Veronica Smith

MArch I

“If it looks like a . . . and acts like a . . . ” 

Advised by Jennifer Bonner

This thesis looks at structures referred to as “towers” in the City of Los Angeles insofar as they fit the proportional and contextual requirements of towerhood despite their nonconformity to expectations of scale and form. The “kind-of tower,” an altogether distinct urban condition, is common among landmarks of LA due to the city’s unique topography. It most ubiquitously appears in its oil infrastructure— namely, its many derricks and accompanying built artifacts used to hide, obscure, or otherwise camouflage them. This thesis questions the role of proportion and signification in the reading of architecture, using the tower and oil to ask: In an otherwise horizontal landscape of generic sprawl, how does one create a visual language of a state of exception?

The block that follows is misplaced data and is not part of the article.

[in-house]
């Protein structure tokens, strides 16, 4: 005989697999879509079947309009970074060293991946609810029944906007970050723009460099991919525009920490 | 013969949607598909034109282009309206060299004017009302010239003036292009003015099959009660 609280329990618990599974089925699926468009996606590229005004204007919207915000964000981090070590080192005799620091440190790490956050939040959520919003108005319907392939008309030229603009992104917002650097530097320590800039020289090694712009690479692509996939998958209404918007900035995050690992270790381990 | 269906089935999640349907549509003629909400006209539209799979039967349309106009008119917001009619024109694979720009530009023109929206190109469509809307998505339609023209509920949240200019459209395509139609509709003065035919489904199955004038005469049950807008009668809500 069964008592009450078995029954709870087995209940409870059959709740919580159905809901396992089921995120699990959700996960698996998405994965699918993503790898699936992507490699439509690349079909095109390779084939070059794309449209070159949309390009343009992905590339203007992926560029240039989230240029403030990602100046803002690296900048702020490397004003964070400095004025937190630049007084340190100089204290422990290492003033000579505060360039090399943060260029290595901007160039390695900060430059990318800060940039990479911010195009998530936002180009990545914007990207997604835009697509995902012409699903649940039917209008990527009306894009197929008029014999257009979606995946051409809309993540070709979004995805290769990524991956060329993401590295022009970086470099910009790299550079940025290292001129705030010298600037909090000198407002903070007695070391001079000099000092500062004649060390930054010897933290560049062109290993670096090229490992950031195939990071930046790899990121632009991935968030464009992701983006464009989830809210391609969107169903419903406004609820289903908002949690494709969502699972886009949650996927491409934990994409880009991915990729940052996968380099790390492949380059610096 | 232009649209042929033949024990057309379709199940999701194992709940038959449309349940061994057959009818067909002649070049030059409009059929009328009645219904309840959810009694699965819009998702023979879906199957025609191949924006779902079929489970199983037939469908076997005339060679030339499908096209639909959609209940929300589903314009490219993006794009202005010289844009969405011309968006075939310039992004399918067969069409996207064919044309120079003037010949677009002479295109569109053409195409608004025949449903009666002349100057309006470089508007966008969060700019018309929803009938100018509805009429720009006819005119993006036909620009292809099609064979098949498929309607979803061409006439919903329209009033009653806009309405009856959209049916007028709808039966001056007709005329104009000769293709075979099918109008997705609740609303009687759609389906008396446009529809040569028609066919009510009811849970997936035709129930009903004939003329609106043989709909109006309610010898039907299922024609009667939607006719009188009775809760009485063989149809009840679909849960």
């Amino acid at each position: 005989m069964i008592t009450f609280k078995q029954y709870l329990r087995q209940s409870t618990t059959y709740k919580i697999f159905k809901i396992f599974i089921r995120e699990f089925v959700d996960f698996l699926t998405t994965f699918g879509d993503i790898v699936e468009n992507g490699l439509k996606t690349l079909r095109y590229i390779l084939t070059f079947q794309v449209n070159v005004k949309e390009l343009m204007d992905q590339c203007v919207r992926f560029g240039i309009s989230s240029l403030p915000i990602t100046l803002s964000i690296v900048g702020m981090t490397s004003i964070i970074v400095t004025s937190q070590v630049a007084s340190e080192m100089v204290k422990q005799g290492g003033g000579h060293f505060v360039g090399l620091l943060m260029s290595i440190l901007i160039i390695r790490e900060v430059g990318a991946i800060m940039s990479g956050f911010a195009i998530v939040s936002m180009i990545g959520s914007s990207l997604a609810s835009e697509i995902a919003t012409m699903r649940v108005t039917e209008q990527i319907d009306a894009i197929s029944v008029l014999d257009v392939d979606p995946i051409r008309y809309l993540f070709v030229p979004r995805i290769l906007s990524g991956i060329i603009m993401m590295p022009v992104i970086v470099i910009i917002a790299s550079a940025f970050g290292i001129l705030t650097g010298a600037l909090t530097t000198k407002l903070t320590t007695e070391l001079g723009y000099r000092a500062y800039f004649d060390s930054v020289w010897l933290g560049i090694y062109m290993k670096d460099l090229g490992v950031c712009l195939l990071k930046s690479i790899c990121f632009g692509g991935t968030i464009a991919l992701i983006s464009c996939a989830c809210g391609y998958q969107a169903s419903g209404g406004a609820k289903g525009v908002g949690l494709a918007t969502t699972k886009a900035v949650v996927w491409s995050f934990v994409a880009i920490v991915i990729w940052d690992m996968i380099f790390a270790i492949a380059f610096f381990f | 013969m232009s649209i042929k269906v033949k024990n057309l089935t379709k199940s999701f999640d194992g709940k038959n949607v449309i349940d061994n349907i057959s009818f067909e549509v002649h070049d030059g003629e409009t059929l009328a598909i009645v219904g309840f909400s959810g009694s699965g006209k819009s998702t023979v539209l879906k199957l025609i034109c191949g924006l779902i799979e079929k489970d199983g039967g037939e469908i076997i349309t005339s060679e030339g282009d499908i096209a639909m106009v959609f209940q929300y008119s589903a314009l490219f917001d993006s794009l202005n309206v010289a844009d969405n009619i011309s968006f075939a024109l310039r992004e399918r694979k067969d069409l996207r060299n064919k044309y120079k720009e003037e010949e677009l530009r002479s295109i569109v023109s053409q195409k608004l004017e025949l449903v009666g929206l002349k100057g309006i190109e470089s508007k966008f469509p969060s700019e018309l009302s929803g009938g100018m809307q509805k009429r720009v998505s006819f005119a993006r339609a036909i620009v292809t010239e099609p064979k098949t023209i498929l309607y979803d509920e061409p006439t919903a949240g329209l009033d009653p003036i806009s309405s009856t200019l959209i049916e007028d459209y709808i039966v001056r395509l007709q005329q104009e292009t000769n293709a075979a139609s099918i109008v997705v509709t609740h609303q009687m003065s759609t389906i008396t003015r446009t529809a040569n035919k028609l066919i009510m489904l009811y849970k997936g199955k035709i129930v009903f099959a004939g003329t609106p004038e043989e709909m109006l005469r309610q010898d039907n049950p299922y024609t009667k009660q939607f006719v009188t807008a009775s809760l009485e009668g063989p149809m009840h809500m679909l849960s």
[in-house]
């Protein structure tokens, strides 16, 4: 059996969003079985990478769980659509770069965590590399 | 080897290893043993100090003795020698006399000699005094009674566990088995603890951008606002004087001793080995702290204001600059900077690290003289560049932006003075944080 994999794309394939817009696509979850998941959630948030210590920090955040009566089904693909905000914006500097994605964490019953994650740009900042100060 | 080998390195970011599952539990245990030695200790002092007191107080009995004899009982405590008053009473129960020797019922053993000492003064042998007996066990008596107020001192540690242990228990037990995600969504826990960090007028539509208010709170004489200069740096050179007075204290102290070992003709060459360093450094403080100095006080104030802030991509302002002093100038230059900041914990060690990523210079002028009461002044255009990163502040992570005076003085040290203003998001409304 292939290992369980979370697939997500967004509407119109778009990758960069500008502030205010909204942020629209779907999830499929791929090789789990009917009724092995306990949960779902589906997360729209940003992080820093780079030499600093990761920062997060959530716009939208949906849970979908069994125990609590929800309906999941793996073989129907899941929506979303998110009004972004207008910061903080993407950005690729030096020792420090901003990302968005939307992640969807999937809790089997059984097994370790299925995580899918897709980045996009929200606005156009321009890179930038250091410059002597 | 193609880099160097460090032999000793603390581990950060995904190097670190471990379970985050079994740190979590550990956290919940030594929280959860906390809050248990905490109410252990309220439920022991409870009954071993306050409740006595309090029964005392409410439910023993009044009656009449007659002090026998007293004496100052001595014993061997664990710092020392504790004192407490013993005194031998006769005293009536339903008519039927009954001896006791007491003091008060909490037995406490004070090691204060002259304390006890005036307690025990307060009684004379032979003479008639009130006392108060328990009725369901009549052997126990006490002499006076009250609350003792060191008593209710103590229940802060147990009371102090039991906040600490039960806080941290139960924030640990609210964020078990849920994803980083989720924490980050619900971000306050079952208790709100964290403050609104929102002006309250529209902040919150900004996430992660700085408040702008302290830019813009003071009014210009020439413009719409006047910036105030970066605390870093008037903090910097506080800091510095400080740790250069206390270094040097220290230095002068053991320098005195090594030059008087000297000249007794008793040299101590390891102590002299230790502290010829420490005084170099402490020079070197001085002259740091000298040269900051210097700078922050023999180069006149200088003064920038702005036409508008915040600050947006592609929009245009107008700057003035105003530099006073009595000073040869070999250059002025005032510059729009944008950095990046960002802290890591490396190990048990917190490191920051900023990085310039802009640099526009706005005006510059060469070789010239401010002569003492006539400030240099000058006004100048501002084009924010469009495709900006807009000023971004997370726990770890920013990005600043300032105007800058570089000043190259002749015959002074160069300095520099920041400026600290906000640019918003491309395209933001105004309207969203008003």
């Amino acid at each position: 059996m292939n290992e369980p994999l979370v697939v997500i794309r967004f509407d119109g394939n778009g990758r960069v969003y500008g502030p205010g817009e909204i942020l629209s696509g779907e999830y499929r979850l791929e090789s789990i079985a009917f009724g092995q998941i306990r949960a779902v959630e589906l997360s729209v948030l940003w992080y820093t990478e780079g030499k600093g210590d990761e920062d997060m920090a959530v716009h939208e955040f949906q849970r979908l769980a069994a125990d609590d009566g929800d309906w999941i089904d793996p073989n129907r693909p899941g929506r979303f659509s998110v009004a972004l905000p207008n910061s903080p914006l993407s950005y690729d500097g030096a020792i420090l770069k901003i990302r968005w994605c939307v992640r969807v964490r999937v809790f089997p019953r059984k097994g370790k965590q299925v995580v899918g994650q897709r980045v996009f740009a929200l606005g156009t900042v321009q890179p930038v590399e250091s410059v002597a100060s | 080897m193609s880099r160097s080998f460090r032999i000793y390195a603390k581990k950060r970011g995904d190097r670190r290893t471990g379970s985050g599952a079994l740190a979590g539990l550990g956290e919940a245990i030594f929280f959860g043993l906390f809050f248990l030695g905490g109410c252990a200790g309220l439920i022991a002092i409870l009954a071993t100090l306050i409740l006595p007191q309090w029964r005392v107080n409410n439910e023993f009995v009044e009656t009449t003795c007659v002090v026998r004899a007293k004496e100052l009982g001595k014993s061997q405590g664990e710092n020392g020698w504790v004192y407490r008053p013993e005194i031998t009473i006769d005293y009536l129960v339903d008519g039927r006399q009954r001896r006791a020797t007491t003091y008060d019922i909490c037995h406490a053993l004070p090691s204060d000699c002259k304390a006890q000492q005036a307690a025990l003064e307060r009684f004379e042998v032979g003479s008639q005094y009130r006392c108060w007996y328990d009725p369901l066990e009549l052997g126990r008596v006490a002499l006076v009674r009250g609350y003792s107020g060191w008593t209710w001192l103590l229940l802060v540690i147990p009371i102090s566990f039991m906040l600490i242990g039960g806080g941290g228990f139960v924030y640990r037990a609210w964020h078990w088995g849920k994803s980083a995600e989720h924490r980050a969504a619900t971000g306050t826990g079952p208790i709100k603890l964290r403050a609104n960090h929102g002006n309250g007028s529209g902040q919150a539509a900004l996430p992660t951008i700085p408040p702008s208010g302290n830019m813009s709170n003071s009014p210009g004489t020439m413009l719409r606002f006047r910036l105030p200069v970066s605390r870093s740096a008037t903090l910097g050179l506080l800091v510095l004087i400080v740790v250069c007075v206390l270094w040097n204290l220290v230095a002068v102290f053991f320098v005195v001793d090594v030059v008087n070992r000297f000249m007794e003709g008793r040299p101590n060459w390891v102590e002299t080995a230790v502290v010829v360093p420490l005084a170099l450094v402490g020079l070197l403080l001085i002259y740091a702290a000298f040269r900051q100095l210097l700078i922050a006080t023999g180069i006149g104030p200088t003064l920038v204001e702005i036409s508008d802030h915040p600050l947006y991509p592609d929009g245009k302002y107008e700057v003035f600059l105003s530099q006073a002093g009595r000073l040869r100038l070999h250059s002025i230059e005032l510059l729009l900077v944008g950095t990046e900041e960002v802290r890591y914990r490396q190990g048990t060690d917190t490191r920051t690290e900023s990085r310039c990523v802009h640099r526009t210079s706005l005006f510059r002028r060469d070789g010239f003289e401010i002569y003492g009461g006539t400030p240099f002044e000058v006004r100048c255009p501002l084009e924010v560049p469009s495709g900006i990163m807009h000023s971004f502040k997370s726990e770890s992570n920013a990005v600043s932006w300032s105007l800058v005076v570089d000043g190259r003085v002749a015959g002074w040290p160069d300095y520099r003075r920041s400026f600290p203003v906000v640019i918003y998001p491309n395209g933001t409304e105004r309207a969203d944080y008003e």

Veronica Smith, MArch I. Small dark green sculptural structure with twists and curves.
Veronica Smith, MArch I. 
Front elevation as seen obliquely from down the street.
Veronica Smith, MArch I. 
Back elevation peeks above the Beverly Center Mall.
Axonometric proportional studies
Veronica Smith, MArch I.
Silhouette study models.
Veronica Smith, MArch I.
Ground plan and elevation.
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